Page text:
Electrical fire is one of the most common sources of residential and commercial fires all over the world. Depending on its severity, it can lead to either minimal damage or a massive property loss. What’s worse, however, is when it takes the lives of hundreds of victims.
Sadly, some people appear to never learn from the devastation caused by electrical fires. Many residential and commercial property owners still ignore the importance of implementing safety measures, such as the use of short circuit protection devices in their household and commercial buildings.
What Is Circuit Protection
It’s not only the responsibility of owners to ensure that their property’s electrical wiring is safe enough to protect its residents from the occurrence of electrical fires. Every country also has specific electrical codes that engineers and electricians are required to follow when building houses and other infrastructure. Once faulty electrical wiring is identified as the main reason for a fire’s occurrence, this inability to meet the indicated standards has serious legal repercussions for these involved professionals.
Another source of electrical fires is a faulty appliance or an ignored worn-out electrical wire. This type of problem is usually avoided through the practice of circuit protection. Circuit protection works by adding extra devices or equipment to an electrical circuit. Conveniently, different types of circuit protection equipment are readily available in the market that can help eliminate the massive danger and property loss resulting from these preventable events,
Using circuit protection devices ensures that the wirings are protected under faulty conditions or when there’s a sudden spike of high current. These devices and equipment are designed to protect the circuit from total damage by cutting the current flowing on it, whenever it detects excessive current in the electrical wirings.
Different Types Of Circuit Protection Devices And Equipment
There are many circuit protection devices already available in the market. Deciding if it’s the right one for your household or property will depend on their usage and how they work.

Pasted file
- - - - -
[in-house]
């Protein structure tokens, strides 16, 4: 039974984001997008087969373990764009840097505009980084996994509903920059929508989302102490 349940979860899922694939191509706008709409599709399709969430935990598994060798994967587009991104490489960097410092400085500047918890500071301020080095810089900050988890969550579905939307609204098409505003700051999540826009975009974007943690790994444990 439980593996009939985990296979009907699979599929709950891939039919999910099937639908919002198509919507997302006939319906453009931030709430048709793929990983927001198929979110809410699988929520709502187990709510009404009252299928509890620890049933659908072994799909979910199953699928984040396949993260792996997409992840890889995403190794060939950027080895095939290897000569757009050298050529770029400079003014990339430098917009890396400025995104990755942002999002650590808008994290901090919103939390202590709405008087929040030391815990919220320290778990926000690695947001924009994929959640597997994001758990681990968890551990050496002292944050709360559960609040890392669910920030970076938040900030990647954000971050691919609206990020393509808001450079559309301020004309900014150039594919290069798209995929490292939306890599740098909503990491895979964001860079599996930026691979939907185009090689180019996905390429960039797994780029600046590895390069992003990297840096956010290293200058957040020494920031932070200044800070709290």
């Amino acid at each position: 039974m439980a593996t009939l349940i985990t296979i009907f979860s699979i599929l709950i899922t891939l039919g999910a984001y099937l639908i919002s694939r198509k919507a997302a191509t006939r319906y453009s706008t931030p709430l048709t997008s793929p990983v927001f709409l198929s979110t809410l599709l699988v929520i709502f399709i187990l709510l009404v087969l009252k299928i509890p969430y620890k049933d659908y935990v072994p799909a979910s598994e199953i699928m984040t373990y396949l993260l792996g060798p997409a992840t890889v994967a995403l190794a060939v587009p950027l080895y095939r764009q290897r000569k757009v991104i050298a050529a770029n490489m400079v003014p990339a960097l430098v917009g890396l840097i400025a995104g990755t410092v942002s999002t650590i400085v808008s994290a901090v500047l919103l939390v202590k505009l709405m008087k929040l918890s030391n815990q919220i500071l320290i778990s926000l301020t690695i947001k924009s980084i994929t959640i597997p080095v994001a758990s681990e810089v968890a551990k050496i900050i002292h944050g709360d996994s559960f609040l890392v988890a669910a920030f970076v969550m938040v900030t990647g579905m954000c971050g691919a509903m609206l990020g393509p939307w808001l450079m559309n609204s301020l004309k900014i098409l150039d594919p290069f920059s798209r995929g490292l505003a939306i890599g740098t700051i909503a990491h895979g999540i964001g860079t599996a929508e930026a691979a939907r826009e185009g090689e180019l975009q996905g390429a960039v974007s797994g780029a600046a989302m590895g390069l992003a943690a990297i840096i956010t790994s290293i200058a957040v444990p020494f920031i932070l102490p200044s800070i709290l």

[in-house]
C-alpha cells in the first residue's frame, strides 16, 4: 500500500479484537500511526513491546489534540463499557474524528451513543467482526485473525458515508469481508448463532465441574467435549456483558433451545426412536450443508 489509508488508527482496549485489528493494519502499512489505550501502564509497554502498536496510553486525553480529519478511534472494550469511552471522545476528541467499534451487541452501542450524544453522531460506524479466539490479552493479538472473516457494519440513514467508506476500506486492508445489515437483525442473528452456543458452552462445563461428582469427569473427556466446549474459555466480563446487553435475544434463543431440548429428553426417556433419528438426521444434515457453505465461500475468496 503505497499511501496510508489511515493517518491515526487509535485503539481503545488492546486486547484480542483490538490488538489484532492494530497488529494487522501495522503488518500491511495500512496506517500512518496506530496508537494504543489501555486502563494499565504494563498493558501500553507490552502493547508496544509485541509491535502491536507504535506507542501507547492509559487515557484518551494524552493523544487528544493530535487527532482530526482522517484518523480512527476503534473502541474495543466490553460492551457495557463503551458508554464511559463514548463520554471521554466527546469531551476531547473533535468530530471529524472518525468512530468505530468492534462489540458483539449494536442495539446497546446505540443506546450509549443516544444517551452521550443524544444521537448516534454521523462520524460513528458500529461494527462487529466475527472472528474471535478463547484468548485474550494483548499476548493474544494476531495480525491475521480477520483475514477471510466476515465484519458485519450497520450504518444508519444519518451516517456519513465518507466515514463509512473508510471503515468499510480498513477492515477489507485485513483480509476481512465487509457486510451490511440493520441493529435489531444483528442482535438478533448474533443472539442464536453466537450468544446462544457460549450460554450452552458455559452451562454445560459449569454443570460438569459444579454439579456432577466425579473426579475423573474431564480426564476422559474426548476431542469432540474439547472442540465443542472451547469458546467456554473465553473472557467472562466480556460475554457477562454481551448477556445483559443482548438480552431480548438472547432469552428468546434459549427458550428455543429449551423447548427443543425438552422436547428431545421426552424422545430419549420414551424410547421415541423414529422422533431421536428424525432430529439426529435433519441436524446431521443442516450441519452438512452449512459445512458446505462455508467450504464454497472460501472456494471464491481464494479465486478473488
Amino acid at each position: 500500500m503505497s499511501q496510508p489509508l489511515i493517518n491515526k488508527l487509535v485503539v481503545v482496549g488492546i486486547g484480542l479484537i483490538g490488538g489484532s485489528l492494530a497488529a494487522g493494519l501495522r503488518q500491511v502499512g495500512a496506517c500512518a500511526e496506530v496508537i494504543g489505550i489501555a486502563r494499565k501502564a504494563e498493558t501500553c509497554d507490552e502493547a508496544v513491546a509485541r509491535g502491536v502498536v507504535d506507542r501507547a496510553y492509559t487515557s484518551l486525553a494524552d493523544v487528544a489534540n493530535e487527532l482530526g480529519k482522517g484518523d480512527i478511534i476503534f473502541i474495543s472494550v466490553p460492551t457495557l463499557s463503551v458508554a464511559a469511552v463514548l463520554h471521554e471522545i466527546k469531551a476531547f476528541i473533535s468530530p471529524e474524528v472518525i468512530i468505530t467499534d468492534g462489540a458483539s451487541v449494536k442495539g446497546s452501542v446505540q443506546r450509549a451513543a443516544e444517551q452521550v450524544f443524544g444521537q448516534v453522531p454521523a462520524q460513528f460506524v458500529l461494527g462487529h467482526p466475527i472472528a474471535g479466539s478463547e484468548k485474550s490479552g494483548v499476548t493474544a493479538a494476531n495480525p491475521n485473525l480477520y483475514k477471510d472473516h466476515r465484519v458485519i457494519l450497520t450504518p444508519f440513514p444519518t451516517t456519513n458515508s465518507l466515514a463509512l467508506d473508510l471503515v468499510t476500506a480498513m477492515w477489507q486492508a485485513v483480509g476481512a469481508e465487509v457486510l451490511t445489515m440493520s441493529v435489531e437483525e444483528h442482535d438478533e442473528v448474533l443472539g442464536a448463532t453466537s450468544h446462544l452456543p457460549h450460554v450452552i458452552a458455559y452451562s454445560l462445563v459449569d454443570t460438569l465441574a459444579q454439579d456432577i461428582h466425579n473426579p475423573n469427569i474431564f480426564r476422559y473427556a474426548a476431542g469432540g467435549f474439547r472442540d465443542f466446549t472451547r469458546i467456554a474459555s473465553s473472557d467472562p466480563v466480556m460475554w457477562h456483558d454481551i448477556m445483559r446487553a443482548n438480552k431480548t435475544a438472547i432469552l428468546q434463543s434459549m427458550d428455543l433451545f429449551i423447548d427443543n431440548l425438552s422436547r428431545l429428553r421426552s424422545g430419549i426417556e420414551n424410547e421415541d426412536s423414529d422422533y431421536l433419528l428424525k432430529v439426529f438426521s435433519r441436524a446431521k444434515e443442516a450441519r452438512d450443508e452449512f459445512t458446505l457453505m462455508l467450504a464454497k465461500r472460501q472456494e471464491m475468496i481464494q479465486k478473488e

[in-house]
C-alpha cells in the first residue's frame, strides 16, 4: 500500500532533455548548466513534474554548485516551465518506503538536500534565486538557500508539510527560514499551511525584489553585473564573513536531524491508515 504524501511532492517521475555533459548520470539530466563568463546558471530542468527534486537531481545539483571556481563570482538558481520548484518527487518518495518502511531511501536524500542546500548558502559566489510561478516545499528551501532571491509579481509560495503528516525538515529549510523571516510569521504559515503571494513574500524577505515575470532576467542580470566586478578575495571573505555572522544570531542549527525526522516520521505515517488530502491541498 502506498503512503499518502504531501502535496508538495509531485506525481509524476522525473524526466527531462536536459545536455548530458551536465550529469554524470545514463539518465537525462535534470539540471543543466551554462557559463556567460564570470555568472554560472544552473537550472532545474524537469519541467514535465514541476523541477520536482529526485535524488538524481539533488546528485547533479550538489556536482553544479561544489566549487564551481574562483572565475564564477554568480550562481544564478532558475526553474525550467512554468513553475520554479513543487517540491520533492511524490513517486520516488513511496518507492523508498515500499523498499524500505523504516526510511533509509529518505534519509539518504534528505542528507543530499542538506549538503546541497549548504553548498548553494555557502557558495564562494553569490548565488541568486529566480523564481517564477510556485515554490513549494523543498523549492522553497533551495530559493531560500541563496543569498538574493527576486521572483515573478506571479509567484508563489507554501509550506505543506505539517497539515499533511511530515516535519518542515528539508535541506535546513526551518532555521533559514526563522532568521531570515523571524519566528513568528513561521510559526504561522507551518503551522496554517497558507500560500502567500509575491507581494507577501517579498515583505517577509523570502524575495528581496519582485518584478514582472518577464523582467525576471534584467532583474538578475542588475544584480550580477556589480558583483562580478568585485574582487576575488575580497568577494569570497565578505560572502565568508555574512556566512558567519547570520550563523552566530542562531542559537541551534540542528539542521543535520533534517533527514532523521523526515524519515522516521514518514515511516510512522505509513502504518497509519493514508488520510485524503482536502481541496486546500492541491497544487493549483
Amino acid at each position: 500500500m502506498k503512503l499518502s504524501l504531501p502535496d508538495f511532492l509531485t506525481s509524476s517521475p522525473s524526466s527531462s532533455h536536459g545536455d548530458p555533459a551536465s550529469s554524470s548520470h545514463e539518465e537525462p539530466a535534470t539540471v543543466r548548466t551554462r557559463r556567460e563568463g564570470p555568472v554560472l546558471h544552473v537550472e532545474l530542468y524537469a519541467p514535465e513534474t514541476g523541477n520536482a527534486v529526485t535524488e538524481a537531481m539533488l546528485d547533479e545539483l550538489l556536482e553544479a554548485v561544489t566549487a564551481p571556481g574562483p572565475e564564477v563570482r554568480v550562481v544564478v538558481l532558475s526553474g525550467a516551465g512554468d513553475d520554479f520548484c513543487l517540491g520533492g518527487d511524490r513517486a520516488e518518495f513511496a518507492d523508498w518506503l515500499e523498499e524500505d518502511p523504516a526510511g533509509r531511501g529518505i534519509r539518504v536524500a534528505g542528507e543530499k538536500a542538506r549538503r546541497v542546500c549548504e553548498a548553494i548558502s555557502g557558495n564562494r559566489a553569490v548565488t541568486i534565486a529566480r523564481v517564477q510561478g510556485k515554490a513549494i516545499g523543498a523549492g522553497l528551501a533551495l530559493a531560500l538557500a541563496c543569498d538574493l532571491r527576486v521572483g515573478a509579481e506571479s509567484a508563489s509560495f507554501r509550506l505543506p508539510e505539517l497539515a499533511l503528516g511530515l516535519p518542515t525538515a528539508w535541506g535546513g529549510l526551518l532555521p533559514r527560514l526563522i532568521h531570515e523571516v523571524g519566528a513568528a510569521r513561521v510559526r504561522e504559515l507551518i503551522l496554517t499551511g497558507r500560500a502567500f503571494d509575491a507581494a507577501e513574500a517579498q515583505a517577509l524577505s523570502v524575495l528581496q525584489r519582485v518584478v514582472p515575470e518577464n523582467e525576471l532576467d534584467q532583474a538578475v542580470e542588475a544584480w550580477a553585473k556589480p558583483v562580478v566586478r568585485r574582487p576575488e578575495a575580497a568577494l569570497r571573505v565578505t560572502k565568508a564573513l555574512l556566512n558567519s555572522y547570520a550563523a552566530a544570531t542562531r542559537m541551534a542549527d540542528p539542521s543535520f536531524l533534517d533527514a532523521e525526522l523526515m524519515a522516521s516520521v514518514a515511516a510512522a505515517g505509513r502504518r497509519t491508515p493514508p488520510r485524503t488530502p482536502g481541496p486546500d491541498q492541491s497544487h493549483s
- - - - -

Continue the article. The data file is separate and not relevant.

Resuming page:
Below are some types to consider:
For starters, it’s important to note that electric current flows from the source to the load. A good example of source is your house’s circuit breaker, while loads refer to any of your electrical appliances.
As a circuit protection equipment, fuses have strips that bridge the current flowing from the source to the load. Its strip is designed to melt when an excessive amount of current passes through it. When this happens, this will cause the strip to separate. Upon melting, the bridge no longer exists, stopping the current flow from the source to the load.
There are different types of fuses available in the market. Most common are the cartridge type and screw-in type fuses, but they all generally work the same.
2. Circuit Breakers
Generally speaking, electrical guidelines require a proper size of circuit breakers for electric circuits. Unlike fuses that you can only use up until the strips have melted, circuit breakers work differently.
Circuit breakers have a bimetallic strip, which is a kind of metal conductor, that doesn’t need to melt to be triggered. This strip is connected to another piece of metal conductor inside the circuit breaker, which is then connected to the output or outlet.